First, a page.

The film was screened as part of the 2012 Mumbai International Film Festival.
CONTEMPLATIVE CINEMA AT ITS BEST
Simply put, the Ship of Theseus paradox raises the question of whether an object which has had all its component parts replaced, remains fundamentally the same object. A later corollary asks that if all the parts of the said ship were re-assembled to create another ship, would it be restored to its original self? In philosophy, this paradox is linked to the basic existential question––who we are––and how much we change over the course of a lifetime, including perhaps, the very essence of us.
Aida El-Kashef soaking in the sounds of Mumbai. PHOTOGRAPH COURTESY TIFF
Anand Gandhi’s debut feature film applies this paradox to create a work of rare philosophical depth and acute compassion towards the dilemmas of human existence, fraught with the burden of a thousand choices and awareness of the inherent inequities and injustice of modern society. The best of us, then, are liable to succumb, and yet, each of us has the potential for redemption.
The theatre of action is Mumbai, (where else?) and the principals are drawn from varied backgrounds and circumstances. The first of the three stories woven together (if there is a connection between them, it only unfolds slowly, seamlessly) is about a blind Egyptian photographer, Aaliya (Aida El-Kashef) who uses her sharp intuition and some fancy gadgets that describe colours and objects in the frame, to make pictures without seeing with her eyes.
Aaliya is good and she knows it. But somewhere there’s also an awareness of the singularity of her situation, which evokes both fascination and skepticism. This is beautifully illustrated in two key scenes––when she’s interviewed by a journalist who wants to know why she chose to become a photographer despite her handicap, and another where she gets into a passionate argument with her Indian boyfriend about an accidental picture which he thinks is great and she wants to discard. Aaliya doesn’t want to relinquish any control over her art and being sighted isn’t reason enough to overrule her judgment.
In the second, and best realised of the three stories, a Jain monk, Maitreya (Neeraj Kabi, in an outstanding performance), is fighting a court battle against animal testing of pharmaceutical and cosmetic products when he’s diagnosed with an illness that requires extensive treatment and possibly a transplant. His commitment to his cause doesn’t permit him to avail of this option and he decides to renounce the world and let his body wither away. A junior lawyer named Charvaka (Vinay Shukla), who admires him, argues relentlessly against his decision saying that individual actions are inconsequential in the larger scheme of things. “Every molecule in the universe is affected by our actions,” Maitreya retorts.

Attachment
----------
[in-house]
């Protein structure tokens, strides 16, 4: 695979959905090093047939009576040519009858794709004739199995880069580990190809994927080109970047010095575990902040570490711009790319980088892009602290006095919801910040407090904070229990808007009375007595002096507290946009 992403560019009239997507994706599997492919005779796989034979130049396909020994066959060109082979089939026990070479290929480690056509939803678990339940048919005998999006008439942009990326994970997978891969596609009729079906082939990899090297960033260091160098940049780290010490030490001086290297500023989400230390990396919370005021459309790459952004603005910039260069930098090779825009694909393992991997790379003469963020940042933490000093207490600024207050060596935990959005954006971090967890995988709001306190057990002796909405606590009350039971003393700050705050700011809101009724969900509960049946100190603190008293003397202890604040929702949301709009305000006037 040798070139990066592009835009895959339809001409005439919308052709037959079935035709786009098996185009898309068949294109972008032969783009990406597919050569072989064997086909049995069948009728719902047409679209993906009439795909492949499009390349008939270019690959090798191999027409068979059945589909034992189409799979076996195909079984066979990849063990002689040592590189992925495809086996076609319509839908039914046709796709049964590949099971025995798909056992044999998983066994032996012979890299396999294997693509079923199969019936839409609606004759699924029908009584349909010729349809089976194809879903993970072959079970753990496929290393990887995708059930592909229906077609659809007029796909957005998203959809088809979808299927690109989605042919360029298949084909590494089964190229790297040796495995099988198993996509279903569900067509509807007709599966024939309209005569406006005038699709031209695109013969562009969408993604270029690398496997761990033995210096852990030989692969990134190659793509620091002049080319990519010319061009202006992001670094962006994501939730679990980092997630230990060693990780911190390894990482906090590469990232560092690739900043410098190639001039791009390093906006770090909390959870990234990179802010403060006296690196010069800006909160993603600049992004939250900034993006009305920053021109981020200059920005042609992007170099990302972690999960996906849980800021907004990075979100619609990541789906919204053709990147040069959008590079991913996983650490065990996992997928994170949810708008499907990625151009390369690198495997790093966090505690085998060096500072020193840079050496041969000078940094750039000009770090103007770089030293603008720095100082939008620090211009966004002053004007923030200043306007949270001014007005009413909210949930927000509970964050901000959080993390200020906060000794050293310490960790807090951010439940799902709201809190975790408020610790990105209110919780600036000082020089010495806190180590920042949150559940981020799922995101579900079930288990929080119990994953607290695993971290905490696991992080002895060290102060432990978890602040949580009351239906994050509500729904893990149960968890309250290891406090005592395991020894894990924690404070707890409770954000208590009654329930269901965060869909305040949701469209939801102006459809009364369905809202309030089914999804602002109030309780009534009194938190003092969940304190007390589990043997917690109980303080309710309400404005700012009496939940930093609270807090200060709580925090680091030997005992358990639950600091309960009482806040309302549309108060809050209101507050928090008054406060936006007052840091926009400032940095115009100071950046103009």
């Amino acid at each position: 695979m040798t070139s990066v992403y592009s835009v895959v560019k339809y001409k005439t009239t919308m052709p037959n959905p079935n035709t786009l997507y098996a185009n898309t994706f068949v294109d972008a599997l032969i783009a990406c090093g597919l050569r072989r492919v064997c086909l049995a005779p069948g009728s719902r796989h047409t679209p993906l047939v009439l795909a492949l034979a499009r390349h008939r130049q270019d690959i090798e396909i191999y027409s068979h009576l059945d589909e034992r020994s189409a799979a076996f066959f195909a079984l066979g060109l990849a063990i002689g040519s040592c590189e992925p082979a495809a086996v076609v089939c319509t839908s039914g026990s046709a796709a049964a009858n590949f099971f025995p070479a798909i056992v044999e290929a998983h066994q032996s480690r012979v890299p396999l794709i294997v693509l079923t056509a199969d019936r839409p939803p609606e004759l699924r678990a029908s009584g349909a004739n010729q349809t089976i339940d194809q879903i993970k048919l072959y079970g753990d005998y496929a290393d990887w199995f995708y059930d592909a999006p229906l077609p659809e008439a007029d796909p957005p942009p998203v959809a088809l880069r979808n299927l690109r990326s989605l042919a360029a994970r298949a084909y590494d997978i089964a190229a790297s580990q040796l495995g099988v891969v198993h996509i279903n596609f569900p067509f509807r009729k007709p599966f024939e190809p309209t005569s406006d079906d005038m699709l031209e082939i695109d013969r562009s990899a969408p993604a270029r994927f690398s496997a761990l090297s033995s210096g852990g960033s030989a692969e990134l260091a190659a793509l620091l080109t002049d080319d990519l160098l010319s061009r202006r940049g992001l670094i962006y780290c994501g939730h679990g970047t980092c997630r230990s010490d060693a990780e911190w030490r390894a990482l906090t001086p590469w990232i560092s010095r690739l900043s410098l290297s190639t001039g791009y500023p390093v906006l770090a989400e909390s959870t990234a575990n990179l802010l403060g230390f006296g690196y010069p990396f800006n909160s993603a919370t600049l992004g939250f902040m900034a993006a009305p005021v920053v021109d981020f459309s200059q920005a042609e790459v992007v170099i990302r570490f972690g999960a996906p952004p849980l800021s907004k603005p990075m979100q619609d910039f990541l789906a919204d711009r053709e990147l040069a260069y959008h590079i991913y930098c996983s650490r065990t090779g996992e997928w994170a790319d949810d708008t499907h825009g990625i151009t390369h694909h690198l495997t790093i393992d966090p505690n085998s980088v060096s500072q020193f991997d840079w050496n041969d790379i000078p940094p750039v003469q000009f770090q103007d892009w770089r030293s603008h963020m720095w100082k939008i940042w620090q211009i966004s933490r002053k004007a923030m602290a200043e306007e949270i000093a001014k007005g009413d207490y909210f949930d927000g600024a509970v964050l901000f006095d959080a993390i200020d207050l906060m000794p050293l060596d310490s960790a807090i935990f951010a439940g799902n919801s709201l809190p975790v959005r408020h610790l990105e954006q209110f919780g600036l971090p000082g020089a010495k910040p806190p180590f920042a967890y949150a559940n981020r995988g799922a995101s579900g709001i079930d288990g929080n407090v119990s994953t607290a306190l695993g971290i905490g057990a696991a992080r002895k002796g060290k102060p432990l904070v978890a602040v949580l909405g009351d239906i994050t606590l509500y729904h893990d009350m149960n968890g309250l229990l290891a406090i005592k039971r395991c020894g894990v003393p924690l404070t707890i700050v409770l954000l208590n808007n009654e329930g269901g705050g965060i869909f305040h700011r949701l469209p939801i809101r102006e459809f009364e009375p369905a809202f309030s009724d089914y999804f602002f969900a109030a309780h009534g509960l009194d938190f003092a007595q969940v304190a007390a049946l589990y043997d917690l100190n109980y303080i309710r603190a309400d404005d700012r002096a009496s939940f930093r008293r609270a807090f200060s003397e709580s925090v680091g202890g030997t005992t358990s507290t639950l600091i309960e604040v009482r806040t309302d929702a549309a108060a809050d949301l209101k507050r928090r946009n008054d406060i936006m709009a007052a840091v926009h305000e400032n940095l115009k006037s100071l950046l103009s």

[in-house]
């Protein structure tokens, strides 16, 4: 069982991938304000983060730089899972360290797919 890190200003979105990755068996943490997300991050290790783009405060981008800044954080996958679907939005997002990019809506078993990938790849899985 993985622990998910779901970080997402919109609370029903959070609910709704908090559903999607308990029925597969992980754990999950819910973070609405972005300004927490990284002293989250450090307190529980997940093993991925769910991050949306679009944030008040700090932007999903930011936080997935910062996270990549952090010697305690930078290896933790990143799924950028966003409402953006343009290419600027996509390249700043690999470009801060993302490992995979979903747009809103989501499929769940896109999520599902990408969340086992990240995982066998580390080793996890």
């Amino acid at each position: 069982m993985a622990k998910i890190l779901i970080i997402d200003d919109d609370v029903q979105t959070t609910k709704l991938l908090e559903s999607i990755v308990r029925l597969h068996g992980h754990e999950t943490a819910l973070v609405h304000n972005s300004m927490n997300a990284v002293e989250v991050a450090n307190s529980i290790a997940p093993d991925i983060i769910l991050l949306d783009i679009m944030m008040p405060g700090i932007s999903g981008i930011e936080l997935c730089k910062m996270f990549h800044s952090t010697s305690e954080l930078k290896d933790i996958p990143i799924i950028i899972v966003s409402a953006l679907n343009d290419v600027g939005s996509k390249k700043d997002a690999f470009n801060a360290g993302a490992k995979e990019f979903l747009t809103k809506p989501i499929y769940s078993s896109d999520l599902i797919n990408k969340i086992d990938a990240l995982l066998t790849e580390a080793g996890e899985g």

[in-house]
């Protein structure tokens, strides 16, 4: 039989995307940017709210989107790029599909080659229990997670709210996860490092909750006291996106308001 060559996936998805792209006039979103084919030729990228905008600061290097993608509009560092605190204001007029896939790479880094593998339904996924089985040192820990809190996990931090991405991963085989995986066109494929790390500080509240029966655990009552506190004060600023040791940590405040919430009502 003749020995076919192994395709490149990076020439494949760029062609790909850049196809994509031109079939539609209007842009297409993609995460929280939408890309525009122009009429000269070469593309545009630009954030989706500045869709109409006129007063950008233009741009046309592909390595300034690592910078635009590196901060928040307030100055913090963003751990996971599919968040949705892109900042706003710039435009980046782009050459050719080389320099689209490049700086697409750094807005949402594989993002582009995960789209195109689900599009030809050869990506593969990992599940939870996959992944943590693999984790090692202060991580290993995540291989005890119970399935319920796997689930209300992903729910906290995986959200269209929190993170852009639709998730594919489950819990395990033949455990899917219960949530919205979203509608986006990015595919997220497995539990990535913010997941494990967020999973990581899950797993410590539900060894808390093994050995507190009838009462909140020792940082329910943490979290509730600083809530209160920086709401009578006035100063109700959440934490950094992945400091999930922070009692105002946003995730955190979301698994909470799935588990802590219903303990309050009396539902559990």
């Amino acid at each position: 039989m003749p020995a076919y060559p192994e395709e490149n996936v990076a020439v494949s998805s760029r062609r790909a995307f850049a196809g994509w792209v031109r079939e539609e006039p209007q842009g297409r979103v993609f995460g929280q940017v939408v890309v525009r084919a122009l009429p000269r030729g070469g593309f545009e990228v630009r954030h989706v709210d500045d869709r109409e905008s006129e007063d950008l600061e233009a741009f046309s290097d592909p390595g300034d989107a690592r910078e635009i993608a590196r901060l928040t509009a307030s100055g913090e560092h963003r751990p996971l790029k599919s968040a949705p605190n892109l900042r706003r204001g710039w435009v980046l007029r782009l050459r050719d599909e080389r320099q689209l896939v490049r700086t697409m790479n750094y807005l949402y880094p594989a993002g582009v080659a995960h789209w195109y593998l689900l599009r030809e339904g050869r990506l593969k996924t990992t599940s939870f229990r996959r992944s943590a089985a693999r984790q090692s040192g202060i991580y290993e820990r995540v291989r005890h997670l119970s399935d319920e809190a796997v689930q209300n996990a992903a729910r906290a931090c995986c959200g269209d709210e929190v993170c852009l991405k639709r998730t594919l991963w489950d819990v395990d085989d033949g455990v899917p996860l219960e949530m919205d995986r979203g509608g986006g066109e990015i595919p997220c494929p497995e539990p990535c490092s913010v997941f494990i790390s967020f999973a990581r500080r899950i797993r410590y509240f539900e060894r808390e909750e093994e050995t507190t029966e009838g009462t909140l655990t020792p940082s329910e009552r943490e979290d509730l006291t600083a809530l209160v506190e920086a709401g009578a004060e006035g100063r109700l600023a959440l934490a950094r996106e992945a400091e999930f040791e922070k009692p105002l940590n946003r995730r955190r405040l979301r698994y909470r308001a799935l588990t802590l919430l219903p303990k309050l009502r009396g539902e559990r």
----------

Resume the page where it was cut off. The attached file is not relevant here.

The motif of contemplation. PHOTOGRAPH COURTESY TIFF
Through this story Gandhi really takes on the weighty stuff of man’s relationship with his environment and the purpose of life while with the next, about a stockbroker, Navin (Sohum Shah), who has recently undergone a kidney transplant, he explores the question of ‘value’. Navin’s grandmother is a social worker whose obsession with ‘causes’ he finds futile and self-indulgent. And yet, against his better judgment, he’s changing…
Beautifully photographed, often on Mumbai’s crowded streets where Aaliya goes looking for her subjects, in dimly lit hospital rooms and corridors, courtrooms and the narrowest of by-lanes and passages through which some can barely pass but others live on a regular basis, Ship Of Theseus is also a poem on the city. More than once cinematographer Pankaj Kumar captures elements of the ‘ship’ we’re all on, specifically through an exquisite composition of monks in white sitting on a rock that reminds you of a hull looking out to the Bandra-Worli Sea Link. Another subliminal one has them walking through a maze of windmills giving a visual impression of the hands of time creating shadows over their moving bodies.
Few films provoke you to introspect and challenge your own convictions as Ship Of Theseus does. To think, Gandhi started his career as a writer of soaps like Kyunki Saans Bhi Kabhi Bahu Thi! His transformation is stupefying, to say the least.
A buzz page for the film's reception in festivals around the world can be found here.